A collection of crèches at Sacred Heart

04:09 PM, Dec 13, 2013

The Great Adoration is made of painted clay by Mexican artist Josefina Rodriduez. (CAURIE PUTNAM)/


Written By Caurie Putnam

In the foyer of Rochester’s Sacred Heart Cathedral, a Christmas celebration like no other is on exhibit: more than 80 crèches on loan from the University of Dayton’s World Nativity collection of the Marian Library of the International Marian Research Institute.

This is probably the most beautiful (creche) exhibition we’ve ever had,” says the Rev. Kevin E. McKenna. “I’m impressed by the great difference in style and countries represented, but all sharing the same basic theme: a call to reflection on the nativity.”

The 2005 renovation of the cathedral at 296 Flower City Park created the foyer space, and the Catholic Diocese started the exhibit the same year. Each year has brought a different collection.

The full University of Dayton collection, part of its International Marian Research Institute, is one of the largest in the world with more than 1,000 nativities. More than 100 of the creches in the collection were donated by Henrietta resident John J. Larish, and several of those are currently in the cathedral.

It’s a feeling of great joy to share these with people,” says Larish, a University of Dayton alumnus who helped coordinate this year’s exhibit in Rochester. “It’s such a wonderful way to recognize the holy family and the true meaning of Christmas.”

This year’s creches come from 14 nations, including Italy, China, Mexico, Vietnam, Peru and El Salvador.

They were made in different time periods, with myriad materials, including clay, bread dough, corn husks, gourds, tree bark, lead, olivewood, papier mâché and gold.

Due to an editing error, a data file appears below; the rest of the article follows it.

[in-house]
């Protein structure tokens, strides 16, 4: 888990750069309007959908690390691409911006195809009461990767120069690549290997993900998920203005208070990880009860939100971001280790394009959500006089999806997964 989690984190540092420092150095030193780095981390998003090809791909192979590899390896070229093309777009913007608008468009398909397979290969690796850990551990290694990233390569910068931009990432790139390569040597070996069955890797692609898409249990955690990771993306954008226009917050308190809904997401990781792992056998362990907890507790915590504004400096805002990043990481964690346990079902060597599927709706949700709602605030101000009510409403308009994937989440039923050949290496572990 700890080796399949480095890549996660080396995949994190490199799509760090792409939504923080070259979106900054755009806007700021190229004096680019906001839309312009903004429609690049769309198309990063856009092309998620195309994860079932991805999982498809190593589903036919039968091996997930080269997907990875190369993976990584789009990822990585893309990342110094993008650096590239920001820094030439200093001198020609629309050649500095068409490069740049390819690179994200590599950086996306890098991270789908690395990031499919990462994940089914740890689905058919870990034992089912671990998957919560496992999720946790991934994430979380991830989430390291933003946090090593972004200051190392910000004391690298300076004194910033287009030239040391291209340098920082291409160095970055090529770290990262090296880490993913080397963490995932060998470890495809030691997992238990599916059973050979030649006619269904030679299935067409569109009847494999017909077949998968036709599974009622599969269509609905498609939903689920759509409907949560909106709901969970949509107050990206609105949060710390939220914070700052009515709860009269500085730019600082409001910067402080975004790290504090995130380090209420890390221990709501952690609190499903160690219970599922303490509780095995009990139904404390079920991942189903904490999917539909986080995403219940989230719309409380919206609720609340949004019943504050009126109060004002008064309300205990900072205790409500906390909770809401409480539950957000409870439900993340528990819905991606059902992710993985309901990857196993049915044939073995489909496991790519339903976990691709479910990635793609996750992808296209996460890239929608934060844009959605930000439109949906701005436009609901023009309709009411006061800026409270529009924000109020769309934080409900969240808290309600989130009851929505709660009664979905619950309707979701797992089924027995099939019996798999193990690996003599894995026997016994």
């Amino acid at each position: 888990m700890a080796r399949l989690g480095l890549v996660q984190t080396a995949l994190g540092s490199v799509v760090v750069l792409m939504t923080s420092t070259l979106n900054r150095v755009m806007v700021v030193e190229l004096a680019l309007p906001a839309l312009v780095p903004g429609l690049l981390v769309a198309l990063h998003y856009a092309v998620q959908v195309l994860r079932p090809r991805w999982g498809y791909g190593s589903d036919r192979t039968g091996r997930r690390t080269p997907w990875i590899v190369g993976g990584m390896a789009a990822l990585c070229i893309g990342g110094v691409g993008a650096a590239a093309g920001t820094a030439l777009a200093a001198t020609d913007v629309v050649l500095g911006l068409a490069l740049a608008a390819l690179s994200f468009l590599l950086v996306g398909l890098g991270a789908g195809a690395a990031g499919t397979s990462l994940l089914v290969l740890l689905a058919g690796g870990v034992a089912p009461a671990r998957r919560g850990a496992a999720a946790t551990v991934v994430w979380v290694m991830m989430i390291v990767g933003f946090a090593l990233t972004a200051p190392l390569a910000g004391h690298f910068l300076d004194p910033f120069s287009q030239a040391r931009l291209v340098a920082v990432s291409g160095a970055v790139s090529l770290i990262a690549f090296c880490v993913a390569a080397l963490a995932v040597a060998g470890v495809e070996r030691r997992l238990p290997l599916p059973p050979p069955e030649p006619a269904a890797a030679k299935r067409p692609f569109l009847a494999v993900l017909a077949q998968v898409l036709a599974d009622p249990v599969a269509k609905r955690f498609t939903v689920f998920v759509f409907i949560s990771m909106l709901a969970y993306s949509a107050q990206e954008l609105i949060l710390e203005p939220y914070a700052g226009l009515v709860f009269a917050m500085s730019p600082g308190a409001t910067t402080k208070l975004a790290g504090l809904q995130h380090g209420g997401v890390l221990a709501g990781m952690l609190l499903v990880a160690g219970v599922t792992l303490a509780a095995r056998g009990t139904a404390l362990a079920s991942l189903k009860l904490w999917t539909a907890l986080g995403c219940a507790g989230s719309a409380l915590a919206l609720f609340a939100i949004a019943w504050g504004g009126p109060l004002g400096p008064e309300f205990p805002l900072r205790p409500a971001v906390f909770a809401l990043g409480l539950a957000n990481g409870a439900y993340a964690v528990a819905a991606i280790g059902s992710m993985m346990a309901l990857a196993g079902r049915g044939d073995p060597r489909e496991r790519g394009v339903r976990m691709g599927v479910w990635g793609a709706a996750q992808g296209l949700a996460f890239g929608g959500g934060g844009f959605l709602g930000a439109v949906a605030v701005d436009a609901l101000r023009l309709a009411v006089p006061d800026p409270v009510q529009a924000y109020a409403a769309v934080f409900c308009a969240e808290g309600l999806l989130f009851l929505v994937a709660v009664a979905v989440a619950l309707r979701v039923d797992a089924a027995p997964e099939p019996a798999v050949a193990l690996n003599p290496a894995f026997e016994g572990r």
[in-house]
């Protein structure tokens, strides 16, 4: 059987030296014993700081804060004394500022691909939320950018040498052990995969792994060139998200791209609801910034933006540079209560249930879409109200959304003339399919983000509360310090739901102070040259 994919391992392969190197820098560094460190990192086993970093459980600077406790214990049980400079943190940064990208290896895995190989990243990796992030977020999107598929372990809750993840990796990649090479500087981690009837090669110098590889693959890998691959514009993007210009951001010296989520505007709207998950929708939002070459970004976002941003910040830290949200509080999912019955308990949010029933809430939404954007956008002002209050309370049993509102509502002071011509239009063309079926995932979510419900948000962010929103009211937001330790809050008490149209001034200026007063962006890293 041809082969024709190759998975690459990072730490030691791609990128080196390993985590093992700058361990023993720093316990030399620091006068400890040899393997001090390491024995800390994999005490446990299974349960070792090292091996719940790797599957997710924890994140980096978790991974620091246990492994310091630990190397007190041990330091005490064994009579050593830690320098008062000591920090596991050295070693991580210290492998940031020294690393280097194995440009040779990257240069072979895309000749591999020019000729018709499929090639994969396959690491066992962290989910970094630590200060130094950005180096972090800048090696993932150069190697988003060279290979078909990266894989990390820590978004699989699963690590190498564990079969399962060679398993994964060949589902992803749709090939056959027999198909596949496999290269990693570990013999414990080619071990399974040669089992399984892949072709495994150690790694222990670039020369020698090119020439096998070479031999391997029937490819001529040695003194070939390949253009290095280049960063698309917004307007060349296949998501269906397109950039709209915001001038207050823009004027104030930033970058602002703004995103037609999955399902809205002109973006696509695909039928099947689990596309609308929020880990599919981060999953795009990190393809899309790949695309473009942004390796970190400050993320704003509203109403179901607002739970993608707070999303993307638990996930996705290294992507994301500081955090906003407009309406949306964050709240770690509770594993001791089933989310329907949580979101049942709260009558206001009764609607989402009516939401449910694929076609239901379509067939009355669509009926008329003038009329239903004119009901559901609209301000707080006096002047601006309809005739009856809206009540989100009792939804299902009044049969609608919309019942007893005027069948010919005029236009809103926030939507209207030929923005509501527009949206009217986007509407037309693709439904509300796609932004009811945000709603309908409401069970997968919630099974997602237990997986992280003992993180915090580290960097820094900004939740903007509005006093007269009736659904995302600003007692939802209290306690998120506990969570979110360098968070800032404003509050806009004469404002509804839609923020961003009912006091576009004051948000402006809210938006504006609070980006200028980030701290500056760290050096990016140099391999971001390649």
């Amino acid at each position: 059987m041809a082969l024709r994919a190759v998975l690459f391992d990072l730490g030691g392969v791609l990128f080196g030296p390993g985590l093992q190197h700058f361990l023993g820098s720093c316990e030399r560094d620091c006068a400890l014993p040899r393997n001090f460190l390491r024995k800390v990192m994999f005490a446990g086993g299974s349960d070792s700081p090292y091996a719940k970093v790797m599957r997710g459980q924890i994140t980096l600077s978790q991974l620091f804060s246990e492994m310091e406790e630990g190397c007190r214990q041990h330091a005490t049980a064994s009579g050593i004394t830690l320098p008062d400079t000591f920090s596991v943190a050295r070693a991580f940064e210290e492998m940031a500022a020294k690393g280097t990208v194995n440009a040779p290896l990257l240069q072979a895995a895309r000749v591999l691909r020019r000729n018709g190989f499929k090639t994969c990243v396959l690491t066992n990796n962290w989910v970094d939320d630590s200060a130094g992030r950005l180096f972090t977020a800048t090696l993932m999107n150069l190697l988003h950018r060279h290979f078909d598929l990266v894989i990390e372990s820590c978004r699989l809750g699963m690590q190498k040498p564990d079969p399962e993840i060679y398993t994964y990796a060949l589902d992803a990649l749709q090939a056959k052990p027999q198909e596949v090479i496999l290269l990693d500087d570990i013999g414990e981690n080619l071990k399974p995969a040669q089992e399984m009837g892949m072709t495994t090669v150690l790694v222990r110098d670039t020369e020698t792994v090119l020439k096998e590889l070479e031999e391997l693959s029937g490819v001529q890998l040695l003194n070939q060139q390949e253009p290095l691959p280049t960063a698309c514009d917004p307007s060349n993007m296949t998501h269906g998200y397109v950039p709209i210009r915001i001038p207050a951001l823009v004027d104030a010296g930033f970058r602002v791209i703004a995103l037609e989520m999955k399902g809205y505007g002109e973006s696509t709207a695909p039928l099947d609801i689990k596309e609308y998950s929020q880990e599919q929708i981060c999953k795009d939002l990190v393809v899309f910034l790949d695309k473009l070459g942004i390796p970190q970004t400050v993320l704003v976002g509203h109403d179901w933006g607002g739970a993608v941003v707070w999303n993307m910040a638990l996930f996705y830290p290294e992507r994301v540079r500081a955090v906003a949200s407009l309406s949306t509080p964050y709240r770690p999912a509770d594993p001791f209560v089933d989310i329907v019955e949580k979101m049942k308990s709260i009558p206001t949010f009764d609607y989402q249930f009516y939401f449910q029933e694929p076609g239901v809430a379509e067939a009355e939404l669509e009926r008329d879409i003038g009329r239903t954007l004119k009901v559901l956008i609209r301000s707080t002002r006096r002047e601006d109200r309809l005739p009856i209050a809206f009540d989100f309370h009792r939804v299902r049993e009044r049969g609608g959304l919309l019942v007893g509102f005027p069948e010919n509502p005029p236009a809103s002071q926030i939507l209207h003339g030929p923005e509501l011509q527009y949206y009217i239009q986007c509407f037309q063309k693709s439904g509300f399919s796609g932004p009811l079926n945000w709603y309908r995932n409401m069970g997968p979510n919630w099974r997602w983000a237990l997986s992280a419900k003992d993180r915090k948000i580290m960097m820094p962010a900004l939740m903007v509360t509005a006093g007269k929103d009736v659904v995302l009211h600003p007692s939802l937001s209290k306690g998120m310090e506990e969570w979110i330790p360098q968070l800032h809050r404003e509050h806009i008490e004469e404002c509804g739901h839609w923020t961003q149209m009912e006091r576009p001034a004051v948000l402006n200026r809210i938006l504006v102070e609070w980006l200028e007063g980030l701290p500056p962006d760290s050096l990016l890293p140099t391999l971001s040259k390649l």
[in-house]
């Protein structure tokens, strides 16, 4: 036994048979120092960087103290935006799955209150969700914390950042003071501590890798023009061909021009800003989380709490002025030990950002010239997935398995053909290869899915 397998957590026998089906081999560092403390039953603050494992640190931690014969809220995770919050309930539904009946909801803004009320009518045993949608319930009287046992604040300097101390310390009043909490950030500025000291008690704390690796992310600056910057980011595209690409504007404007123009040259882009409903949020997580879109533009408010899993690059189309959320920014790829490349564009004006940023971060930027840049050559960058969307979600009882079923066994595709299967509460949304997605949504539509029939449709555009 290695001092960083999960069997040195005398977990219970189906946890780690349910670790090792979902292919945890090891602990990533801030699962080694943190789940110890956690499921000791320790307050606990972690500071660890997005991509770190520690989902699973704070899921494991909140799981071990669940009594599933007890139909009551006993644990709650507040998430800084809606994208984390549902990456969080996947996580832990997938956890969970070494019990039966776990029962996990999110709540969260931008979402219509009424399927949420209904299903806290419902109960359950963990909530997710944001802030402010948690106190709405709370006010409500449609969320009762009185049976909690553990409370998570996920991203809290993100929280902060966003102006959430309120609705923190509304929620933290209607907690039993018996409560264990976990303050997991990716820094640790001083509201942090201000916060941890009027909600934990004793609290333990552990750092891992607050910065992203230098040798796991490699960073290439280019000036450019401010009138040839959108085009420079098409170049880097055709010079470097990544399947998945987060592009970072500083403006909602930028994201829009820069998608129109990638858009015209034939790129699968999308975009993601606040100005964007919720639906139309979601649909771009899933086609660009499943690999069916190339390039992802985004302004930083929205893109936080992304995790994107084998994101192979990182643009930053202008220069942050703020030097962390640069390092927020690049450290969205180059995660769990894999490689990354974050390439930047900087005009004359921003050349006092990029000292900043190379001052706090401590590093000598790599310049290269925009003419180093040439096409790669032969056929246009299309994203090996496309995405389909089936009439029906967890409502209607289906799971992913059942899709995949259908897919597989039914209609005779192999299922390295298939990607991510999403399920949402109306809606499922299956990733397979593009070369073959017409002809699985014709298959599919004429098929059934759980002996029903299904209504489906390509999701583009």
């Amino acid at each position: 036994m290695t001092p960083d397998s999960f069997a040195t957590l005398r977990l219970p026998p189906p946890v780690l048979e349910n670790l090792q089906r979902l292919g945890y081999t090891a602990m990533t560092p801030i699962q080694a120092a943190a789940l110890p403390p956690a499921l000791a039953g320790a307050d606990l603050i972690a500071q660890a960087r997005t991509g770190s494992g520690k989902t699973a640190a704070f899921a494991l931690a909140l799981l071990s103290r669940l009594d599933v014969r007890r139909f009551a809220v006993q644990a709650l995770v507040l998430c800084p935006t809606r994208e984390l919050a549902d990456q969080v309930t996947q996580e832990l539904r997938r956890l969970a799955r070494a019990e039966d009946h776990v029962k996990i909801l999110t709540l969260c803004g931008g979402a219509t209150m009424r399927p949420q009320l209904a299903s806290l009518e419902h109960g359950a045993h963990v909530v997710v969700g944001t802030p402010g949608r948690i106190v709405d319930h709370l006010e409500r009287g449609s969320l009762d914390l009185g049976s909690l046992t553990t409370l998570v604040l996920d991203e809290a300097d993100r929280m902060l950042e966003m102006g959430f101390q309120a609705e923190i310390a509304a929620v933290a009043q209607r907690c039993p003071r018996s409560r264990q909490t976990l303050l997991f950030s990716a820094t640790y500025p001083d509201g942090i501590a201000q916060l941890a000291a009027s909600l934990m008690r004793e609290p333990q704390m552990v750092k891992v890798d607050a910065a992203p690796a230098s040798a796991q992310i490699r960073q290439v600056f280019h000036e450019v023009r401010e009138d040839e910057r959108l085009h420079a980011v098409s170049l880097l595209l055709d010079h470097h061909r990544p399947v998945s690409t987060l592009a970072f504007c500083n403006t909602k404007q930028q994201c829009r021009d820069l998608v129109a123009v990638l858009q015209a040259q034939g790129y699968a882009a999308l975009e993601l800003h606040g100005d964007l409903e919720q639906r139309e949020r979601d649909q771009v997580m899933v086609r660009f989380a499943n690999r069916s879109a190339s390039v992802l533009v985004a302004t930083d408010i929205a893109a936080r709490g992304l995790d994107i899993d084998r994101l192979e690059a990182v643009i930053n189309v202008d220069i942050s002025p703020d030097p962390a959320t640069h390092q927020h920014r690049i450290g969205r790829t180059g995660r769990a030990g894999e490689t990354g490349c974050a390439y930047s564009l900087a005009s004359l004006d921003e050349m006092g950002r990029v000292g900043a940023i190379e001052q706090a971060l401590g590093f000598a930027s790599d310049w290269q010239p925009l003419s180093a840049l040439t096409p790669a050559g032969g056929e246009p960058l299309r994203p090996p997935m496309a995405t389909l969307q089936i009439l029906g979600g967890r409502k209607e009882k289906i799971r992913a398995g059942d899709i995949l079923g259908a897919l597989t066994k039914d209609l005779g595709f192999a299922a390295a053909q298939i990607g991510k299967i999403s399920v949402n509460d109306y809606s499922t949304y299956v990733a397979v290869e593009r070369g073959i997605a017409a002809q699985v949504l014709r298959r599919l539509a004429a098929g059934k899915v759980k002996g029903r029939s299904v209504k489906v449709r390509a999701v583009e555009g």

They are a beautiful representation of the cultures that made them,” McKenna says. “The variety is amazing.”

McKenna’s favorite crèche in the exhibit is called New Life in Old Skins, a papier mâché nativity made by Mexican artist Raphael Arista that depicts senior citizens bringing the gifts of wisdom and life experience to the baby Jesus.

I had never seen a nativity of elderly people bringing gifts and talents,” McKenna says. “It is really quite striking.”

Larish’s favorite nativity in the exhibit is A Heavenly Ballet — a creche produced in the United States in 1998 by the Franklin Mint. This creche is a reproduction of one of the Vatican’s baroque-style nativities and shows the Christ child surrounded by dancers.

Others include a Faberge egg called The Glorious Adoration, a wood carving called Princes and Paupers by the late German artist Karl Kuolt, several sub-minature rock nativities from Peru, and The Great Adoration, the largest in the collection, made of painted clay by Mexican artist Josefina Rodriduez.

The crèches are on display at the cathedral daily from 8 a.m. to 6 p.m. through Dec. 29.